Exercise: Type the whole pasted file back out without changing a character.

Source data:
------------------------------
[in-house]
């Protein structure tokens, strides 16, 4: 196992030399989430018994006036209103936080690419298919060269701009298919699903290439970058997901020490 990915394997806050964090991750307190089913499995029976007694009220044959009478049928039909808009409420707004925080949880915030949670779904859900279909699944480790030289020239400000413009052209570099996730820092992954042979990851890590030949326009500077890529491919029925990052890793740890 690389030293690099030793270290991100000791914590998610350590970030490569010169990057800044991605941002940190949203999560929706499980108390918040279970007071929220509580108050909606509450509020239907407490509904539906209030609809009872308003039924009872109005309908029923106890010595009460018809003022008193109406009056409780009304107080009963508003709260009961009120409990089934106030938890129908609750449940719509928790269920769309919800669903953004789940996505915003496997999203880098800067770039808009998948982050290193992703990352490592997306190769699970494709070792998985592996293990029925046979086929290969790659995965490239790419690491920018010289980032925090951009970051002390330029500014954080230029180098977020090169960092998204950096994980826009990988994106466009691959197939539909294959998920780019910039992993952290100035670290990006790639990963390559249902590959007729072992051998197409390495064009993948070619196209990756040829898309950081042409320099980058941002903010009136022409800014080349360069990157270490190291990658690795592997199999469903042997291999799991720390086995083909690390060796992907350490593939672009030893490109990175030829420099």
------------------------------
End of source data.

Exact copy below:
[in-house]
């Protein structure tokens, strides 16, 4: 196992030399989430018994006036209103936080690419298919060269701009298919699903290439970058997901020490 990915394997806050964090991750307190089913499995029976007694009220044959009478049928039909808009409420707004925080949880915030949670779904859900279909699944480790030289020239400000413009052209570099996730820092992954042979990851890590030949326009500077890529491919029925990052890793740890 690389030293690099030793270290991100000791914590998610350590970030490569010169990057800044991605941002940190949203999560929706499980108390918040279970007071929220509580108050909606509450509020239907407490509904539906209030609809009872308003039924009872109005309908029923106890010595009460018809003022008193109406009056409780009304107080009963508003709260009961009120409990089934106030938890129908609750449940719509928790269920769309919800669903953004789940996505915003496997999203880098800067770039808009998948982050290193992703990352490592997306190769699970494709070792998985592996293990029925046979086929290969790659995965490239790419690491920018010289980032925090951009970051002390330029500014954080230029180098977020090169960092998204950096994980826009990988994106466009691959197939539909294959998920780019910039992993952290100035670290990006790639990963390559249902590959007729072992051998197409390495064009993948070619196209990756040829898309950081042409320099980058941002903010009136022409800014080349360069990157270490190291990658690795592997199999469903042997291999799991720390086995083909690390060796992907350490593939672009030893490109990175030829420099």